Vladimir Putin has dared the world to stop him from seizing Crimea militarily. The world has declined the challenge. As a result, this coming weekend, Crimeans will hold a staged referendum to join with Russia, and Russia will then agree to annex this part of Ukrainian territory.
Putin is smart enough to create a veneer of legality (a referendum), a story-line designed to blur morality (fascists in Kiev, defending Russian citizens), and a threat of retaliation against European economies to deter would-be defenders of Ukraine. But the fact remains that this is a raw exercise of power to seize territory of a type not seen in Europe since World War II — except, of course, for Putin’s invasion of Georgia in 2008. Ideally, the United States should work within NATO to make a clear that NATO will not tolerate additional land grabs by Russia beyond Crimea.
Yet, Putin is calculating that the United States and Europe will either not react at all, or will do so only with travel bans and economic sanctions — and that he can outlast our willingness to impose such penalties over time. Our goal is to de-escalate, but his is to win. And therefore he probably will.
So what is the key lesson here? Ukraine, and the loss of Crimea, is merely an example of a larger issue: What happens when we fail to protect and promote freedom in the world? Each individual step may seem bearable. But in the long run, these creeping assaults on freedom are deeply damaging to U.S. interests.
The seizure of Crimea and challenge to authorities in Kiev should be a wake-up call. The post-Cold War order of people having the right to choose their own government democratically, the inviolability of borders, and the rejection of the idea that military force can be used to dominate neighbors, are all under threat.
Throughout the Cold War, the United States put itself at risk in order to protect freedom in Western Europe. We also made clear our principles: to support freedom and human rights, even where they were emphatically denied, in order to give inspiration to dissidents and Allies alike. We built up civil society, access to information, a global trading economy, and strong international institutions. We never had to fire a shot, mainly because we made it abundantly clear we were prepared to do so if necessary.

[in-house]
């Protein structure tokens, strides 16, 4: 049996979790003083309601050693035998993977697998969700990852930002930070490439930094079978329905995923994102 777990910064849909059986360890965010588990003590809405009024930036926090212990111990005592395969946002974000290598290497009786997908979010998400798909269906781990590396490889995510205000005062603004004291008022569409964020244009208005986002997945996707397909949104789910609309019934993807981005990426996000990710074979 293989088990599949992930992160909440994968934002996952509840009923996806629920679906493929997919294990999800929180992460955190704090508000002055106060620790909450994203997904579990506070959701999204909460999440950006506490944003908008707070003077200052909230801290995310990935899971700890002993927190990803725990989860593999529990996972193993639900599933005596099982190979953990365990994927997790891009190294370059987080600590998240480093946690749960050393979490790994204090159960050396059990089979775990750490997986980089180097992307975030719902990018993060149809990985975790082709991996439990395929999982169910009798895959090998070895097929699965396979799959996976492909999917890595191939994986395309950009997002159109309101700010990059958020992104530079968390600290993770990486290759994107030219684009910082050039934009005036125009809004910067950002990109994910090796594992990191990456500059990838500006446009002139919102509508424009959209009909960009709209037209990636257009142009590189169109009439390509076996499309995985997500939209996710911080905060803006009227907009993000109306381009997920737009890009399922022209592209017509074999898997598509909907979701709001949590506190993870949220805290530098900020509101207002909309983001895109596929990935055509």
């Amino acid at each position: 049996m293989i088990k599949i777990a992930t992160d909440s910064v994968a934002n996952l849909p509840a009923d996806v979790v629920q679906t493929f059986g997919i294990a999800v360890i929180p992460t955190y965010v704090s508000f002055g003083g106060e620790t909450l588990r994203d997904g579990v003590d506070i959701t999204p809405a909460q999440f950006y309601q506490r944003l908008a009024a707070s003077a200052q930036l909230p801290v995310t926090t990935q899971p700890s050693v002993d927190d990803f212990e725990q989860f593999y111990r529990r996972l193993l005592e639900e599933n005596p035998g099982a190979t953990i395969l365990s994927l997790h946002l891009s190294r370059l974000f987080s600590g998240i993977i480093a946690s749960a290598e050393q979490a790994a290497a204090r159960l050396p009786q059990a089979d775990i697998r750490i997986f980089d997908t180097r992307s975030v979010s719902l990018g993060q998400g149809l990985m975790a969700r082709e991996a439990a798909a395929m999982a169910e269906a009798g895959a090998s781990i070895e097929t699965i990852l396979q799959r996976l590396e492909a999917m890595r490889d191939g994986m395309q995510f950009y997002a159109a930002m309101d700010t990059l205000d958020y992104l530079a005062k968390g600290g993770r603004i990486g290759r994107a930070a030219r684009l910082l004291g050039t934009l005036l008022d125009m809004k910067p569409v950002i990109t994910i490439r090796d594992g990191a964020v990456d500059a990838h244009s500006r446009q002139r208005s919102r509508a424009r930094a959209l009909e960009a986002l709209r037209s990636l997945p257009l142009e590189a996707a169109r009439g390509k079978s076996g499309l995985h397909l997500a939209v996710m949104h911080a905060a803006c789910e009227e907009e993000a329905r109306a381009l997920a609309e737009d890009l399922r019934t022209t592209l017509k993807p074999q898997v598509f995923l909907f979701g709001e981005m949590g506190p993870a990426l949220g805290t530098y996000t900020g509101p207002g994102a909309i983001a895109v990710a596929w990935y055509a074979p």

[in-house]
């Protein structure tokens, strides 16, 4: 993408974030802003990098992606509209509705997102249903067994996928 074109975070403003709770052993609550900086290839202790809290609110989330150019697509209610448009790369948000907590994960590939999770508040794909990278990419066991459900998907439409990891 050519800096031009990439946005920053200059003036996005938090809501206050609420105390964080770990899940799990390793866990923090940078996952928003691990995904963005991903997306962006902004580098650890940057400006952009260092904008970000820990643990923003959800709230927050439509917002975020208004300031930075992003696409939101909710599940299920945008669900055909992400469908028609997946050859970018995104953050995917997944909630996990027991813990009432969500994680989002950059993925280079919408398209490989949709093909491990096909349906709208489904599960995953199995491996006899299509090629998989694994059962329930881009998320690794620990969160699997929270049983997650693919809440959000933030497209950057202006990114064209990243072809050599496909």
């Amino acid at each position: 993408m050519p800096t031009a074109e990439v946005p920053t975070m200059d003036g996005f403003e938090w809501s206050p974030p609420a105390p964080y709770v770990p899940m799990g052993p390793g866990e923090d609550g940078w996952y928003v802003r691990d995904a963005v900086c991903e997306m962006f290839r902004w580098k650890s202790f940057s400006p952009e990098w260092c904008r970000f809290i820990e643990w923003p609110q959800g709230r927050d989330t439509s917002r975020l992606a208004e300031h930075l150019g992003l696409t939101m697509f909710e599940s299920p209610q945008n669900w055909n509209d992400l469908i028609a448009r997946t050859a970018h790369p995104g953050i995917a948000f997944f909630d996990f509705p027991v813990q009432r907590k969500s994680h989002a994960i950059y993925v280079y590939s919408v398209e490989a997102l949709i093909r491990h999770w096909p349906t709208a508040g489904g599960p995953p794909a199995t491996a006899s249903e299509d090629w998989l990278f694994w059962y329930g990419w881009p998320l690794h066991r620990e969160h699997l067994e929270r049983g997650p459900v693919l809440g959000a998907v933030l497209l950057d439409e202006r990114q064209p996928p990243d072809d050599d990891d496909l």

After the fall of the Berlin Wall, we worked for 25 years to support the rights of people throughout Central and Eastern Europe as they sought to build free, prosperous, stable, and secure societies. The results have been nothing short of remarkable. A dozen countries, representing over 100 million people, have built modern, democratic societies and long-term security for the future, after a horrific past.
But something happened in the past several years. Whether because of the war in Iraq, the Euro-crisis, mounting deficits, or other factors, our drive to protect and promote freedom has waned. We have been muted as Putin has clamped down on freedom within Russia (it was the attack on lesbian and gay rights, not basic political liberties for all Russians, that prompted the United States to downgrade its delegation to the Sochi Olympics).
We did little as former President Yanukovych dismantled democratic practices in Ukraine, enriching himself and his family, and steering his country away from Europe. We have done little to complete the unfinished business of building stable, democratic, secure societies in the Balkans. We have stood by while Assad has leveled cities, killed over 130,000 Syrians and displacing 8 million more.
We have instead cut funding for civil society programs, pulled out of Iraq without leaving a stable country behind, and are about to do the same in Afghanistan. We are planning deep cuts to the U.S. military. We are even planning to cut back on international broadcasting outlets such as Radio Free Europe and Voice of America, which are sometimes the only sources of reliable information, at a time when Russia is massively bankrolling RT cable television.
There is no excuse for Putin’s land grab, just as there is no excuse for the excesses of the Yanukovych government. But a contributing factor to the situation in Ukraine today was a relatively disengaged, complacent attitude in Europe and the United States. By failing to continue to press forward with the development of a Europe whole, free and at peace, we helped create a vacuum filled by the worst elements of Ukrainian politics, and now by Russia.
That same vacuum is felt the world over. The United States must fill it urgently with our own robust support for freedom, democracy, free markets, human rights, and the rule of law. If not, darker forces — whether religious extremists, authoritarians, ethnic nationalists, criminals, corrupt officials, or great powers — will fill it first.
Kurt Volker, a former U.S. Ambassador to NATO, is Executive Director of the McCain Institute for International Leadership, a part of Arizona State University.